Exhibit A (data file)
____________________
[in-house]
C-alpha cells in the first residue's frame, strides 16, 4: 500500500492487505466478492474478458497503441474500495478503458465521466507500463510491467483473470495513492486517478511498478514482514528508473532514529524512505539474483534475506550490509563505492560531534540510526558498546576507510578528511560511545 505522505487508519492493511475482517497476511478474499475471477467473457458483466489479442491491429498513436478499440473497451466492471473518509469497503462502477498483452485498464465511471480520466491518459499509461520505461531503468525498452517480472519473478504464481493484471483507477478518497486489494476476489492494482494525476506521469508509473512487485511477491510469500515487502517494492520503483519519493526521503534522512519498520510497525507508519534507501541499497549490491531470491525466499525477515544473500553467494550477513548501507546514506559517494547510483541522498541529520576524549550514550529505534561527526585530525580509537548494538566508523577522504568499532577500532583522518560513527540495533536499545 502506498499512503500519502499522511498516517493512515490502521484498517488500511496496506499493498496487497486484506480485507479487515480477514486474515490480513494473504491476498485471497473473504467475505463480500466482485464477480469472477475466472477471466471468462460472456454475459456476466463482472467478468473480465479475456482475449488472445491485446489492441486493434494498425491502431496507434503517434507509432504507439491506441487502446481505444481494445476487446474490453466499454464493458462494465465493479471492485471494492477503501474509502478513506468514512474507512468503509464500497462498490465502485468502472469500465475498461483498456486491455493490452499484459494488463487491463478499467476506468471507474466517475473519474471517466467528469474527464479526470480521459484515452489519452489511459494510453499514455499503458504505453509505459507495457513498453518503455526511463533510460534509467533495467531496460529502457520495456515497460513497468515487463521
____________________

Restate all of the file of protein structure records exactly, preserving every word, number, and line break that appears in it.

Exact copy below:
[in-house]
C-alpha cells in the first residue's frame, strides 16, 4: 500500500492487505466478492474478458497503441474500495478503458465521466507500463510491467483473470495513492486517478511498478514482514528508473532514529524512505539474483534475506550490509563505492560531534540510526558498546576507510578528511560511545 505522505487508519492493511475482517497476511478474499475471477467473457458483466489479442491491429498513436478499440473497451466492471473518509469497503462502477498483452485498464465511471480520466491518459499509461520505461531503468525498452517480472519473478504464481493484471483507477478518497486489494476476489492494482494525476506521469508509473512487485511477491510469500515487502517494492520503483519519493526521503534522512519498520510497525507508519534507501541499497549490491531470491525466499525477515544473500553467494550477513548501507546514506559517494547510483541522498541529520576524549550514550529505534561527526585530525580509537548494538566508523577522504568499532577500532583522518560513527540495533536499545 502506498499512503500519502499522511498516517493512515490502521484498517488500511496496506499493498496487497486484506480485507479487515480477514486474515490480513494473504491476498485471497473473504467475505463480500466482485464477480469472477475466472477471466471468462460472456454475459456476466463482472467478468473480465479475456482475449488472445491485446489492441486493434494498425491502431496507434503517434507509432504507439491506441487502446481505444481494445476487446474490453466499454464493458462494465465493479471492485471494492477503501474509502478513506468514512474507512468503509464500497462498490465502485468502472469500465475498461483498456486491455493490452499484459494488463487491463478499467476506468471507474466517475473519474471517466467528469474527464479526470480521459484515452489519452489511459494510453499514455499503458504505453509505459507495457513498453518503455526511463533510460534509467533495467531496460529502457520495456515497460513497468515487463521